Recruitment and retention crisis speaks out in research
Posted on Tuesday, October 30, 2001CYWU has long warned of the recruitment and retention crisis. The JNC employers have paid little attention. In fact their offer at the September JNC was not informed by the latest recruitment and retention report by Anneli Connold from the Bracknell Youth Service.
Her national survey which gained a 31% response rate concluded that major recruitment and retention problems affect the majority of youth services.
94% of respondents experienced recruitment difficulty.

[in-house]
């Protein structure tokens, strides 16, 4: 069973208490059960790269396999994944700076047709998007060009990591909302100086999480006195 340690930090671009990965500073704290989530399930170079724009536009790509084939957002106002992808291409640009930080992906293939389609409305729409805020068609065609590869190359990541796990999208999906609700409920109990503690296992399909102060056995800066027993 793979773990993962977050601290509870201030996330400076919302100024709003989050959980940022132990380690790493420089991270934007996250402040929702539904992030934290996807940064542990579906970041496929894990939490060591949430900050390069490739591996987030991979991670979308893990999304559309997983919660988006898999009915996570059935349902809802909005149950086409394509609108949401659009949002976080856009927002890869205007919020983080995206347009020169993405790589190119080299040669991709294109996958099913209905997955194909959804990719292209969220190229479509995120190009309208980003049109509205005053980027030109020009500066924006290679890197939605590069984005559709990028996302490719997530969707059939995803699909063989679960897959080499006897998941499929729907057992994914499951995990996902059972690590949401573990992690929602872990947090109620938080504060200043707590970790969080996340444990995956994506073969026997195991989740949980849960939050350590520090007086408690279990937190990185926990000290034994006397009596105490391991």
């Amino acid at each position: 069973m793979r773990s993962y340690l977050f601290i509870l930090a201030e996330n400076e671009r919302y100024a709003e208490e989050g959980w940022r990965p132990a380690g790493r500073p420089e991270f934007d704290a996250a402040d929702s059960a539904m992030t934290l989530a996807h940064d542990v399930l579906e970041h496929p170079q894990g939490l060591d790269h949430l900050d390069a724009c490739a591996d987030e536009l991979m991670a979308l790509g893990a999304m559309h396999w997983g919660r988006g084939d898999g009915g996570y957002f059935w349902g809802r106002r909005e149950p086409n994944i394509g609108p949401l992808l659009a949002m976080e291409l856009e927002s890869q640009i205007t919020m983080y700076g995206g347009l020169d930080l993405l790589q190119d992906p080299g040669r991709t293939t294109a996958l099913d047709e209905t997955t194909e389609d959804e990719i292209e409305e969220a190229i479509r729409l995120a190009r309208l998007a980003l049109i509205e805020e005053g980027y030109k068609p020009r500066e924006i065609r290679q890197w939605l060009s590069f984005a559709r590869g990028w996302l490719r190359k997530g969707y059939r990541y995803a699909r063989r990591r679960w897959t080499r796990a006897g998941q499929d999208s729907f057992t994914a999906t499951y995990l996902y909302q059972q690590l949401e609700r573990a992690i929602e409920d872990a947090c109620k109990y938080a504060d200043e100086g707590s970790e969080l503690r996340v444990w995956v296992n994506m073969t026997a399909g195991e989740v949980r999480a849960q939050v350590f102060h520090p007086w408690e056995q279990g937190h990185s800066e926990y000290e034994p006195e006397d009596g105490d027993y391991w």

Men workers with special skills and experience and people from ethnic minorities were most difficult to attract.
62% of respondents experience retention issues and a staggering 98% have an annual turnover of staff of between 10-25% bearing out CYWU’s previous figures.
Low pay is undeniable a key factor in all of this with teachers earning on average (as of last November) £25,600 a year, social workers £20,700 and Personal advisors £20,000. This does not bode well for youth work where the average wage is £18,000.
Youth and community work prides itself still in the high numbers of black and ethnic minority workers and women in training and the exclusive recruitment onto courses from working class communities.